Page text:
Although luring behavior is difficult to discover without a separate dedicated module, a few One Module networks exhibit this behavior. This particular network is the best-scoring One Module champion out of 20 runs, and although its average score is very high, the modular approaches that have dedicated luring modules attain higher scores. The behavior in this video is slightly different from the behavior of modular networks with dedicated luring modules. The luring behavior itself is quite good, but the ghost-chasing behavior that follows it could be better. This likely explains the score gap between this network and the best modular champions.
Conflict: Two Module Multitask
This Multitask Learning approach used two modules: One whenever there are any edible ghosts present (light blue), and another at all other times. This division results in agents that are okay at eating the edible ghosts around them, but such agents cannot learn a luring module, so there is a lower ceiling on the scores they can achieve. This result is the same with both split and conflict sensors.
Split: Three Module Multitask
This Multitask Learning approach uses a human-specified task division consisting of three modules: one for when only threats are present (light blue), one for when only edible ghosts are present (green), and one for when ghosts of both types are in the maze (red). This approach does not do any better than simply having a single module. In fact, having both a red and green module seems to cause confusion. Additionally, a luring module cannot be learned because of the imposed human task division. This result is the same with both split and conflict sensors.
Split: Module Mutation Duplicate: Luring/Surrounded Module
This MM(D) network with split sensors clears all levels. Notice that eating all edible ghosts when threat ghosts appear becomes very difficult. Notice also that, especially in later levels, the luring module is more often used to escape dangerous situations.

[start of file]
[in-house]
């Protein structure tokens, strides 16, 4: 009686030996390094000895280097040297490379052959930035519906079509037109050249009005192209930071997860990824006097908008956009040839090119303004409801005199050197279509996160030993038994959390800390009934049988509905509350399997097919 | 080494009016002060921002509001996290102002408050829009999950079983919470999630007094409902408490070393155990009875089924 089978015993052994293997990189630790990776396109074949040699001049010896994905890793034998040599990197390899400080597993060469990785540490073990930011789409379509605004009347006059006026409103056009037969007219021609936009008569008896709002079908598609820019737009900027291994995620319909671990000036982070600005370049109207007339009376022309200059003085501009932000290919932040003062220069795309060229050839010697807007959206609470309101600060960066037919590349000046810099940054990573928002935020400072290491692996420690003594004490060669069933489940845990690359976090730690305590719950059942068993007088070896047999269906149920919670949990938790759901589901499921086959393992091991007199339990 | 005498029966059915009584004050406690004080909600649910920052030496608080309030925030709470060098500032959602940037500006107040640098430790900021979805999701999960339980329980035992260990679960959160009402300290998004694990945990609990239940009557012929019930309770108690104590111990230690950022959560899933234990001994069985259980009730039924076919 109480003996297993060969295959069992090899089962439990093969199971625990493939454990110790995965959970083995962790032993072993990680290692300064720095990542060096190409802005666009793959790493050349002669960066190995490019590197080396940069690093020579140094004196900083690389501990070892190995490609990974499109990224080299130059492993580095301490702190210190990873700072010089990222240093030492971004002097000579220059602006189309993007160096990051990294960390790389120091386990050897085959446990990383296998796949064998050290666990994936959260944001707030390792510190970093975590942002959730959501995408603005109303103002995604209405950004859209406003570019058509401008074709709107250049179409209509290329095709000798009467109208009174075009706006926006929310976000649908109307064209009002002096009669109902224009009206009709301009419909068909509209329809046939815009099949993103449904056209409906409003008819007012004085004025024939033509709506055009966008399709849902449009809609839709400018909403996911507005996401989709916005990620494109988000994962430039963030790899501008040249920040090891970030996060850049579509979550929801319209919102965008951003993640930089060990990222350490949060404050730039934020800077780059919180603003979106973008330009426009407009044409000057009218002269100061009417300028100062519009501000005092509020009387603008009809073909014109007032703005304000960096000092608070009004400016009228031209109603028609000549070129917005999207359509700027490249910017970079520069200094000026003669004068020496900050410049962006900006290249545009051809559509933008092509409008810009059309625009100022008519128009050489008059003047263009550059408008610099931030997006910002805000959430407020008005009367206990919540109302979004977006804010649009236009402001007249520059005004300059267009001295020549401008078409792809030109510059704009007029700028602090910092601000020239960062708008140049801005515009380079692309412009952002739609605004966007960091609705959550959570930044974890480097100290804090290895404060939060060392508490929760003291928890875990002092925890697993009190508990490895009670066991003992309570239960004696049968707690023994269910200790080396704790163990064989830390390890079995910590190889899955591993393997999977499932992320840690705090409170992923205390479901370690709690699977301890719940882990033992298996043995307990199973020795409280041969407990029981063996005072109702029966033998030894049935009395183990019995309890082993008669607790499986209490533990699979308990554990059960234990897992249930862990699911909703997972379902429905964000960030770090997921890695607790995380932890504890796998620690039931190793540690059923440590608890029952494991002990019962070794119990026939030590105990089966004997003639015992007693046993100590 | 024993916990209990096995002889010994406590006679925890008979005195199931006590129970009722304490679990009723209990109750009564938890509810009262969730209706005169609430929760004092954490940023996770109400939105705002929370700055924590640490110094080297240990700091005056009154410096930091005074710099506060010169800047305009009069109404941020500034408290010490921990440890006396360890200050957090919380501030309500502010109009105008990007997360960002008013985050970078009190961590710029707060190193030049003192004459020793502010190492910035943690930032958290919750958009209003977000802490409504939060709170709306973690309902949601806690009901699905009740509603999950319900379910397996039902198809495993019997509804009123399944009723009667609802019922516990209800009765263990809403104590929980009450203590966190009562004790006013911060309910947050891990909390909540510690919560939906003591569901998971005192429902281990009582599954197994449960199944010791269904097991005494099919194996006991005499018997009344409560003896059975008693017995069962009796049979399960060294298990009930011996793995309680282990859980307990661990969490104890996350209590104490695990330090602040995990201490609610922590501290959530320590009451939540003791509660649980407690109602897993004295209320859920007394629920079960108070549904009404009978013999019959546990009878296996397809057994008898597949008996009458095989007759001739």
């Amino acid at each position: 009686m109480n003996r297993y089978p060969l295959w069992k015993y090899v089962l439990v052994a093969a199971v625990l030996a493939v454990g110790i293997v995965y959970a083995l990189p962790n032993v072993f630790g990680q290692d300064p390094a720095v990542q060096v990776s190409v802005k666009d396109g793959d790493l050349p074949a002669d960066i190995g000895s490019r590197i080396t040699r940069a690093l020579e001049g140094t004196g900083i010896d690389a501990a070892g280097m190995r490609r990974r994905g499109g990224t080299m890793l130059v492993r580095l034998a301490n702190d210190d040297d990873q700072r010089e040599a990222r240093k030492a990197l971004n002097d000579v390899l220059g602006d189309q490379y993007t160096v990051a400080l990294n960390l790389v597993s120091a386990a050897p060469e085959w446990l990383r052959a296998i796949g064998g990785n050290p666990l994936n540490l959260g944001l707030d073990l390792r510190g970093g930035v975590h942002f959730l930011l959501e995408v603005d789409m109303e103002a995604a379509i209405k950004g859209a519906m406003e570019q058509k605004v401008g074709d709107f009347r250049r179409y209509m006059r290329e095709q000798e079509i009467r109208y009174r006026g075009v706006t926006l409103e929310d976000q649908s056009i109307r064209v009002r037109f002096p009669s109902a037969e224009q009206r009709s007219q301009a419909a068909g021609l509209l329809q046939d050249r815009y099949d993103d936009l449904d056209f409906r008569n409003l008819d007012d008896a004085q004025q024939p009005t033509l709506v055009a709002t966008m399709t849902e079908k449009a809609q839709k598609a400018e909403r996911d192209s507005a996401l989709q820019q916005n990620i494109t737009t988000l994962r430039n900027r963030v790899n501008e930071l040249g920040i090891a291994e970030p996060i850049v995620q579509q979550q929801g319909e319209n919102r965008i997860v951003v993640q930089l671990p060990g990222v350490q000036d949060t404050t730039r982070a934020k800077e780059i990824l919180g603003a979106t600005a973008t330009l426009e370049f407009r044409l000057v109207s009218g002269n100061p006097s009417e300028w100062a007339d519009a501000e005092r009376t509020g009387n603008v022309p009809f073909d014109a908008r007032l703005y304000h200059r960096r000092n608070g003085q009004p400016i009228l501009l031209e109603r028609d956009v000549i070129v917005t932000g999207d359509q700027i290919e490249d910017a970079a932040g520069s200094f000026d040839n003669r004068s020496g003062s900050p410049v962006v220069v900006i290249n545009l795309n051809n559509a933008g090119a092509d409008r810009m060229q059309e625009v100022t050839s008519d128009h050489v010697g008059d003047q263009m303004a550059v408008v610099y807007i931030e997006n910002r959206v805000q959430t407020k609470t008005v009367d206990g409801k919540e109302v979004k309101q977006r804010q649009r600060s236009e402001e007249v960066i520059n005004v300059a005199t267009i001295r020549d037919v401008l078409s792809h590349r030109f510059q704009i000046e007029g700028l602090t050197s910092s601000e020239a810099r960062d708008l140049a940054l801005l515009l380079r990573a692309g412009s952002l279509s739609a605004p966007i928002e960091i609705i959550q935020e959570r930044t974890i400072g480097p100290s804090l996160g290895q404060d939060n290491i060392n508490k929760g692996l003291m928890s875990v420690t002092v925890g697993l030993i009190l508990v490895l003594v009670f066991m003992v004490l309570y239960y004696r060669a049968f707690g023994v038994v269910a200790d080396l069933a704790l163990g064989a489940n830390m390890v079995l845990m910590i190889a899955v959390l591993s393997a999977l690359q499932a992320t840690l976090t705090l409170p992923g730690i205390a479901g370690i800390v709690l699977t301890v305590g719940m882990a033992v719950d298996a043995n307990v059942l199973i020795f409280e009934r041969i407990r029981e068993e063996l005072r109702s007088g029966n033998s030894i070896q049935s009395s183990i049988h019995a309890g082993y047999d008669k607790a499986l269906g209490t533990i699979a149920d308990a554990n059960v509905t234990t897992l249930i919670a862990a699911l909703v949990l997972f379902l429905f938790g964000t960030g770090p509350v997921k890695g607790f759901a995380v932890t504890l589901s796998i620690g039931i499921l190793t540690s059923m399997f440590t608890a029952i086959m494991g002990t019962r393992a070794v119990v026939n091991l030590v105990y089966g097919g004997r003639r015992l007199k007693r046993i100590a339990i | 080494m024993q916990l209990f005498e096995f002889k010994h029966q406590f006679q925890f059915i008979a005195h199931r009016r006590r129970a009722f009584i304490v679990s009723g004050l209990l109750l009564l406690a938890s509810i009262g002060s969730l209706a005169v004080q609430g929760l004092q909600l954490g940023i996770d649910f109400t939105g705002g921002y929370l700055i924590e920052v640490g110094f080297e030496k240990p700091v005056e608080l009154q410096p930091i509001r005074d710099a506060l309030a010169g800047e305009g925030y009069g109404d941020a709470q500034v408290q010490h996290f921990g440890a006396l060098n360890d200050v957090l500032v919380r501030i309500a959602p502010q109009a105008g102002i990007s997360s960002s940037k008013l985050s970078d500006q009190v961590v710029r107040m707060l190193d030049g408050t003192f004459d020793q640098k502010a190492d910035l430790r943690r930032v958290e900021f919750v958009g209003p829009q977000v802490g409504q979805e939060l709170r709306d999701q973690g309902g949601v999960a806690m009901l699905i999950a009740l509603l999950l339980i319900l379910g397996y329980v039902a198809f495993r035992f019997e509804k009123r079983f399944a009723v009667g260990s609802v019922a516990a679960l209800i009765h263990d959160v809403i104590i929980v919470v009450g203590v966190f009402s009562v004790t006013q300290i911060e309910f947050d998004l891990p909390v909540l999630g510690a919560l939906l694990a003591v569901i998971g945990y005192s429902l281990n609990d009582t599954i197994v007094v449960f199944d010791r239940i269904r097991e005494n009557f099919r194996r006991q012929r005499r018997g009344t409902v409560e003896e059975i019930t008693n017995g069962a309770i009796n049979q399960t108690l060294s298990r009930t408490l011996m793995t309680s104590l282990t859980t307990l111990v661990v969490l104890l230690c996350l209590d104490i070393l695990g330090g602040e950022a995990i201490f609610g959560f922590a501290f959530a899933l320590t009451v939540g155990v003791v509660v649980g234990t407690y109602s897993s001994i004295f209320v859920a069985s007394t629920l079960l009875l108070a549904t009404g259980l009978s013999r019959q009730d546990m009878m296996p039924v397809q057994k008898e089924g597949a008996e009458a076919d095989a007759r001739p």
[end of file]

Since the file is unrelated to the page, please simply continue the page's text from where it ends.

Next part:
Split: Module Mutation Random: One Module
Module Mutation Random does not do particularly well in the full Ms. Pac-Man game. It has trouble discovering useful modules; this network only possesses a single module. Therefore, it cannot learn to lure well. However, the use of split sensors does make it possible for the network to do a decent job of chasing and eating ghosts that happen to be near when power pills are eaten.
Split: Three Modules: Luring/Surrounded Module
Even in the full game, Three Module networks still favor using just two modules. This one learns a luring module, though it is not always used directly before eating a power pill. In fact, it seems to be used more often to escape tricky situations and avoid death. Use of split sensors helps the network eat ghosts whenever they are edible.
Split: Two Modules: One Module
Two Modules results in the best performance in the full game because most networks discover a luring module. However, not all of them succeed in this way. This particular network only uses one module, even though two are available. Because split sensors are used, there is not much benefit to a threat/edible division, so one module is used for everything. However, the resulting behavior is not particularly good.